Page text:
Guest blog: Katherine Burk Cheema is a West Texas native and a proud Texas Longhorn Alumna. In her spare time, she enjoys spending time with her family, paddle boarding and kayaking. All opinions are her own.
I found my way into solar by way of the software industry. I grew up in West Texas around the boom and bust of the oil and gas industry. The innovative and cutting-edge nature of the solar industry appealed to me, and I was drawn in by the job-growth engine for the economy which I assumed equated to better energy access for all– especially for Texans. The growth of the solar industry matched with a career in high tech appealed to me as a pairing that would stay relevant and competitive for the next fifty years. I was highly motivated and ready to launch my career in solar.
As someone who had worked in the tech industry for many years, I had grown quite accustomed to being one of the few women in the workplace (and one of the even fewer women in leadership). But perhaps nothing could have prepared me for the gender homogeneity of the solar industry. If you work in solar, then you probably already know that the state of diversity in our industry is dire.
The National Solar Jobs Census of 2018 found that of the more than 242,000 solar workers nationwide, women represented 26.3% of the workforce. Representation of women in technical roles like installation and engineering is even more alarming. Early on in my career, I had more than my fair share of interactions with male peers in the space that made me question if I was going to be able to carve out a space for myself in the industry.
Ironically, I often meet solar professionals who tell me how hard it is for them to find skilled and qualified candidates for roles at their firms. Sourcing and retaining solar professionals are a widespread problem in the industry.
In 2018, roughly 26% of solar companies reported it was “very difficult” to hire qualified workers, an 18% increase from the previous year. Seemingly innocuous hiring strategies like limiting your top of funnel to individuals with experience in the industry can yield unintended consequences like this supply/demand imbalance. By eliminating our bias in the recruiting and interviewing process, I believe we can overcome this serious challenge that our industry faces.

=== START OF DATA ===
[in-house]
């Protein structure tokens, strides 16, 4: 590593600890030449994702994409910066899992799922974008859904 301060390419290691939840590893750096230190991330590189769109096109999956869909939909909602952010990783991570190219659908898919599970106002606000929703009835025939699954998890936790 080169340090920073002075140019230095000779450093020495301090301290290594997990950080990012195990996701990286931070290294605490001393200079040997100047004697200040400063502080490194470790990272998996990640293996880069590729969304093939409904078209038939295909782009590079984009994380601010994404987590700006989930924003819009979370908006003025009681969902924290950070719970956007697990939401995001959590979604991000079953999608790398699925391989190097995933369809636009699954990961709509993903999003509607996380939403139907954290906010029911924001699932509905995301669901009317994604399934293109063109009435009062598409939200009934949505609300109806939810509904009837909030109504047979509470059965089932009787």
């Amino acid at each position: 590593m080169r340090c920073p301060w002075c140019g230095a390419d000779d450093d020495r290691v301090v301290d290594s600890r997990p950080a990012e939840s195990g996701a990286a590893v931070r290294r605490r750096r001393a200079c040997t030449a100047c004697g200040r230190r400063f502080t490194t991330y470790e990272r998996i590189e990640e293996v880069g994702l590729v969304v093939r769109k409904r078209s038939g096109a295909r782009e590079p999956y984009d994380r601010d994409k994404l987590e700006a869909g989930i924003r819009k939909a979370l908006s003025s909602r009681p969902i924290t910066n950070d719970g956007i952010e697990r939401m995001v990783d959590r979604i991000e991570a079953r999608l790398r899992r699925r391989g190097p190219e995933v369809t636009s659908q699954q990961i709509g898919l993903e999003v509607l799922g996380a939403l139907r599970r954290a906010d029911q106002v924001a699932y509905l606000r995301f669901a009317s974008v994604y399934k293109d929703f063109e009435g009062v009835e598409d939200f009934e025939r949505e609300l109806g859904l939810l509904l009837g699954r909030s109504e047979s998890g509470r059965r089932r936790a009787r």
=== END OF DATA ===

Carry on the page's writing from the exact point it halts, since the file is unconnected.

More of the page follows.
If you are committed to increasing the gender diversity of your team, let’s talk some table stakes: hiring women means you have to pay them a fair and equitable wage relative to their male counterparts. There is a 26% gender wage gap in the solar industry, as men are more likely to earn higher wages than women at all position levels. About 37% of men fall in the wage bracket of $31 to $74 per hour, compared to only 28% of women.
But it isn’t enough to just attract talented women to your team – you must provide professional opportunities and skills to retain them. Employers must create and foster an environment that motivates women to build a career at your company. This is why initiatives like equitable family leave policies that ensure women never have to make the choice between starting a family or advancing their careers are so crucial.
Chances are that if you’re reading this article, you’re less likely to be a woman or person of color. But that doesn’t mean you can’t be a change agent. In fact, numerous studies show that sentiment in the solar industry is evolving, albeit slowly. Recent data suggests that a growing percentage of solar companies are establishing strategies to make their workforces more diverse. The percentage of firms reporting a strategy to increase the representation of women increased from 14% in 2017 to 24% today, as just one example.
There’s a lot of work to be done in the solar industry to address these challenges, but I’ve never been more optimistic that the best companies in the space will tackle these issues head-on with innovative solutions. Despite the adversity I’ve faced in the industry as a woman, I never once have regretted my decision to join it and am excited to witness what the future holds.